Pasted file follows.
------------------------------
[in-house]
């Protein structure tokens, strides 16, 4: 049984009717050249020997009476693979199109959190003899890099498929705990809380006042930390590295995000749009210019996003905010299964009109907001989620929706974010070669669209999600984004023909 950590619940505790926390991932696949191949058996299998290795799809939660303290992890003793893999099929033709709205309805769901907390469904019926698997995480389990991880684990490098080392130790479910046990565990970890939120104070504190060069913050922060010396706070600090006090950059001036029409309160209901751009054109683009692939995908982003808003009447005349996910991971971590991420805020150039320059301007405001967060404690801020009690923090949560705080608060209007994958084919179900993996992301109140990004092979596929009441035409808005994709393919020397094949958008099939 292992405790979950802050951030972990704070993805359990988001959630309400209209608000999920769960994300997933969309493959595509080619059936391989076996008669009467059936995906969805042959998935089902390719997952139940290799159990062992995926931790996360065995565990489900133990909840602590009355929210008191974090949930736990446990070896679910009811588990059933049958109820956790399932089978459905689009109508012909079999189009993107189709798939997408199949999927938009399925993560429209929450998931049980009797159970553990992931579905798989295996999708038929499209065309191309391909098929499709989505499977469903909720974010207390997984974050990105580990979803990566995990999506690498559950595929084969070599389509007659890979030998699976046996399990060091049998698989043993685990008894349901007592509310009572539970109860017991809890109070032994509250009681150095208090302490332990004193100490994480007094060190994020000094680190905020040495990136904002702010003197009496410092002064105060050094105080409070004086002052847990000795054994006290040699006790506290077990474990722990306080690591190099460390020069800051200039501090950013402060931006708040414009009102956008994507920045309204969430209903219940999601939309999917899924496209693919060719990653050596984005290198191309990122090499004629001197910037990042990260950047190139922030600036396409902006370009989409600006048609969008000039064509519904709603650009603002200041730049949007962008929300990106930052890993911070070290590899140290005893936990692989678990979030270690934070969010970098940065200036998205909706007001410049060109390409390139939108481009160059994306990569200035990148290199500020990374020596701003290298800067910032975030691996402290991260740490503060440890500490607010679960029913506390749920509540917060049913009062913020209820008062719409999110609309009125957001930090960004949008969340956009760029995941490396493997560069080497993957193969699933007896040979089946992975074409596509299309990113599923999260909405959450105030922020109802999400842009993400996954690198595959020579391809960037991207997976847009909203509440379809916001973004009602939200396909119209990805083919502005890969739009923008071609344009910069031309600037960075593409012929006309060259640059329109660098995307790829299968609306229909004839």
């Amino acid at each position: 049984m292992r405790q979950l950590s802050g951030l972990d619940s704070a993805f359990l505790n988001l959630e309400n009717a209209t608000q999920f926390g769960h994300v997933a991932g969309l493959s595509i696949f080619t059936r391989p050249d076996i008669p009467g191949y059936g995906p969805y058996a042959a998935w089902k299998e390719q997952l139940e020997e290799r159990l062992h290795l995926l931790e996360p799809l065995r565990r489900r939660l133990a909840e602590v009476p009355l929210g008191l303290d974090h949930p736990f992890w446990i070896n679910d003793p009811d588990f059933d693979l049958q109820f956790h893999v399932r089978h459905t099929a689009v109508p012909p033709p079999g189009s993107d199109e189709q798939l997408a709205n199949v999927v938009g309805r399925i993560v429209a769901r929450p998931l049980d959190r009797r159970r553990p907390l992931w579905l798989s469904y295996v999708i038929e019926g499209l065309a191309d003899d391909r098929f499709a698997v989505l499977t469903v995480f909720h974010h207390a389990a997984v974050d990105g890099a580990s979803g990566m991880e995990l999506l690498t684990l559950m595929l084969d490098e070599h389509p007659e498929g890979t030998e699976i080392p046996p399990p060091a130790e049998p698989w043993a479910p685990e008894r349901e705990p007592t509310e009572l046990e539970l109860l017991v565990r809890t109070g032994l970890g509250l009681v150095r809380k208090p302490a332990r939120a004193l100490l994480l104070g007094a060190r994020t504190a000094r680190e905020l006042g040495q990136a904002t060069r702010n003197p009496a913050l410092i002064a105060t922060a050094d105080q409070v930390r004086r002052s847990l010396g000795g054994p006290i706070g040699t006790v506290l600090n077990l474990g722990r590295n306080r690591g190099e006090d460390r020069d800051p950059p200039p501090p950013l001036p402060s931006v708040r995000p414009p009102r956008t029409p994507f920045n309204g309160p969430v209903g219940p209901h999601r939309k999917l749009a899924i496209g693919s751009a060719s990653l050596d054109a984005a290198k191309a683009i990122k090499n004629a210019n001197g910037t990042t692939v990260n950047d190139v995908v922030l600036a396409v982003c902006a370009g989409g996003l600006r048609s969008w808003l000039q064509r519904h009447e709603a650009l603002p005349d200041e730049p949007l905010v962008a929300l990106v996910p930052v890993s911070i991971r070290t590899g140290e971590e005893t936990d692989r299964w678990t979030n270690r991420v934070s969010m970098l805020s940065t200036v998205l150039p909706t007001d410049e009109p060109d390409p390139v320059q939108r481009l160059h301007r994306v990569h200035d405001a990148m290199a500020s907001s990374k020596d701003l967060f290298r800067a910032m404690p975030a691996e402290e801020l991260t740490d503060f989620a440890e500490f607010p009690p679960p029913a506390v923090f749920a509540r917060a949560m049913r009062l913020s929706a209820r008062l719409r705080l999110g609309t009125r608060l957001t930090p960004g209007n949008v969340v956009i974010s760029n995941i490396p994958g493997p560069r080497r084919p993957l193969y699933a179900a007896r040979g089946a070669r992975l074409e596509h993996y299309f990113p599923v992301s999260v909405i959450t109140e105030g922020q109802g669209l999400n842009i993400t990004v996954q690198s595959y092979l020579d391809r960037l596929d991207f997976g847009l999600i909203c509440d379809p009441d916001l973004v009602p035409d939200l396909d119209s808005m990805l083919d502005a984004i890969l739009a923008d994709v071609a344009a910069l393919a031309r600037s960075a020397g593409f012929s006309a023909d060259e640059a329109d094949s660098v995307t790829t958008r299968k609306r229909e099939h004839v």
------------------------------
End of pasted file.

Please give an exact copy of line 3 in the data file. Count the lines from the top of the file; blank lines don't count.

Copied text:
């Amino acid at each position: 049984m292992r405790q979950l950590s802050g951030l972990d619940s704070a993805f359990l505790n988001l959630e309400n009717a209209t608000q999920f926390g769960h994300v997933a991932g969309l493959s595509i696949f080619t059936r391989p050249d076996i008669p009467g191949y059936g995906p969805y058996a042959a998935w089902k299998e390719q997952l139940e020997e290799r159990l062992h290795l995926l931790e996360p799809l065995r565990r489900r939660l133990a909840e602590v009476p009355l929210g008191l303290d974090h949930p736990f992890w446990i070896n679910d003793p009811d588990f059933d693979l049958q109820f956790h893999v399932r089978h459905t099929a689009v109508p012909p033709p079999g189009s993107d199109e189709q798939l997408a709205n199949v999927v938009g309805r399925i993560v429209a769901r929450p998931l049980d959190r009797r159970r553990p907390l992931w579905l798989s469904y295996v999708i038929e019926g499209l065309a191309d003899d391909r098929f499709a698997v989505l499977t469903v995480f909720h974010h207390a389990a997984v974050d990105g890099a580990s979803g990566m991880e995990l999506l690498t684990l559950m595929l084969d490098e070599h389509p007659e498929g890979t030998e699976i080392p046996p399990p060091a130790e049998p698989w043993a479910p685990e008894r349901e705990p007592t509310e009572l046990e539970l109860l017991v565990r809890t109070g032994l970890g509250l009681v150095r809380k208090p302490a332990r939120a004193l100490l994480l104070g007094a060190r994020t504190a000094r680190e905020l006042g040495q990136a904002t060069r702010n003197p009496a913050l410092i002064a105060t922060a050094d105080q409070v930390r004086r002052s847990l010396g000795g054994p006290i706070g040699t006790v506290l600090n077990l474990g722990r590295n306080r690591g190099e006090d460390r020069d800051p950059p200039p501090p950013l001036p402060s931006v708040r995000p414009p009102r956008t029409p994507f920045n309204g309160p969430v209903g219940p209901h999601r939309k999917l749009a899924i496209g693919s751009a060719s990653l050596d054109a984005a290198k191309a683009i990122k090499n004629a210019n001197g910037t990042t692939v990260n950047d190139v995908v922030l600036a396409v982003c902006a370009g989409g996003l600006r048609s969008w808003l000039q064509r519904h009447e709603a650009l603002p005349d200041e730049p949007l905010v962008a929300l990106v996910p930052v890993s911070i991971r070290t590899g140290e971590e005893t936990d692989r299964w678990t979030n270690r991420v934070s969010m970098l805020s940065t200036v998205l150039p909706t007001d410049e009109p060109d390409p390139v320059q939108r481009l160059h301007r994306v990569h200035d405001a990148m290199a500020s907001s990374k020596d701003l967060f290298r800067a910032m404690p975030a691996e402290e801020l991260t740490d503060f989620a440890e500490f607010p009690p679960p029913a506390v923090f749920a509540r917060a949560m049913r009062l913020s929706a209820r008062l719409r705080l999110g609309t009125r608060l957001t930090p960004g209007n949008v969340v956009i974010s760029n995941i490396p994958g493997p560069r080497r084919p993957l193969y699933a179900a007896r040979g089946a070669r992975l074409e596509h993996y299309f990113p599923v992301s999260v909405i959450t109140e105030g922020q109802g669209l999400n842009i993400t990004v996954q690198s595959y092979l020579d391809r960037l596929d991207f997976g847009l999600i909203c509440d379809p009441d916001l973004v009602p035409d939200l396909d119209s808005m990805l083919d502005a984004i890969l739009a923008d994709v071609a344009a910069l393919a031309r600037s960075a020397g593409f012929s006309a023909d060259e640059a329109d094949s660098v995307t790829t958008r299968k609306r229909e099939h004839v």